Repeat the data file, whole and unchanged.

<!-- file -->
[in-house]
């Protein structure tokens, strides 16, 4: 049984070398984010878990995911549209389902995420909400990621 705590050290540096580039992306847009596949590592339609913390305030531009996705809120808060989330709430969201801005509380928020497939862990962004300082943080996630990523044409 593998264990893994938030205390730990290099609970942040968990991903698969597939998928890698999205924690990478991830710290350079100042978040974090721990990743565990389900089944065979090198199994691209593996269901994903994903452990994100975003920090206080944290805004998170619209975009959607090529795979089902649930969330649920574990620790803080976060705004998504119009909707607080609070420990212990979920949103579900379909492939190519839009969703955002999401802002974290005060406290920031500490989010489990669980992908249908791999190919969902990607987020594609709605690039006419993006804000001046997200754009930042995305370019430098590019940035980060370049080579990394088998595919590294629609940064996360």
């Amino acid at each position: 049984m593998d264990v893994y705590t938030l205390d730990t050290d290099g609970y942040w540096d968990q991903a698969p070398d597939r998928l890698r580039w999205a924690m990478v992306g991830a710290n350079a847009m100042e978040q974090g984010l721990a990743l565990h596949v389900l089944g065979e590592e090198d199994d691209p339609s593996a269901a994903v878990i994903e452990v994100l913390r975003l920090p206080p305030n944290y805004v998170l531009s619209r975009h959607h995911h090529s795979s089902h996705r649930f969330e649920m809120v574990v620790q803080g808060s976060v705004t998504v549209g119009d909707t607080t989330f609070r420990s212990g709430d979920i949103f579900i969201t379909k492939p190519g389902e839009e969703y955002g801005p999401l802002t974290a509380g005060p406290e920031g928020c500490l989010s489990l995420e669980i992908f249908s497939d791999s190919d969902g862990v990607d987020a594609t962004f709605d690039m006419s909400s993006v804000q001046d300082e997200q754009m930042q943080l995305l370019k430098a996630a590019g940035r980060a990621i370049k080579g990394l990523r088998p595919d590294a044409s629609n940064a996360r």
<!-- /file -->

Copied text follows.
[in-house]
């Protein structure tokens, strides 16, 4: 049984070398984010878990995911549209389902995420909400990621 705590050290540096580039992306847009596949590592339609913390305030531009996705809120808060989330709430969201801005509380928020497939862990962004300082943080996630990523044409 593998264990893994938030205390730990290099609970942040968990991903698969597939998928890698999205924690990478991830710290350079100042978040974090721990990743565990389900089944065979090198199994691209593996269901994903994903452990994100975003920090206080944290805004998170619209975009959607090529795979089902649930969330649920574990620790803080976060705004998504119009909707607080609070420990212990979920949103579900379909492939190519839009969703955002999401802002974290005060406290920031500490989010489990669980992908249908791999190919969902990607987020594609709605690039006419993006804000001046997200754009930042995305370019430098590019940035980060370049080579990394088998595919590294629609940064996360």
């Amino acid at each position: 049984m593998d264990v893994y705590t938030l205390d730990t050290d290099g609970y942040w540096d968990q991903a698969p070398d597939r998928l890698r580039w999205a924690m990478v992306g991830a710290n350079a847009m100042e978040q974090g984010l721990a990743l565990h596949v389900l089944g065979e590592e090198d199994d691209p339609s593996a269901a994903v878990i994903e452990v994100l913390r975003l920090p206080p305030n944290y805004v998170l531009s619209r975009h959607h995911h090529s795979s089902h996705r649930f969330e649920m809120v574990v620790q803080g808060s976060v705004t998504v549209g119009d909707t607080t989330f609070r420990s212990g709430d979920i949103f579900i969201t379909k492939p190519g389902e839009e969703y955002g801005p999401l802002t974290a509380g005060p406290e920031g928020c500490l989010s489990l995420e669980i992908f249908s497939d791999s190919d969902g862990v990607d987020a594609t962004f709605d690039m006419s909400s993006v804000q001046d300082e997200q754009m930042q943080l995305l370019k430098a996630a590019g940035r980060a990621i370049k080579g990394l990523r088998p595919d590294a044409s629609n940064a996360r």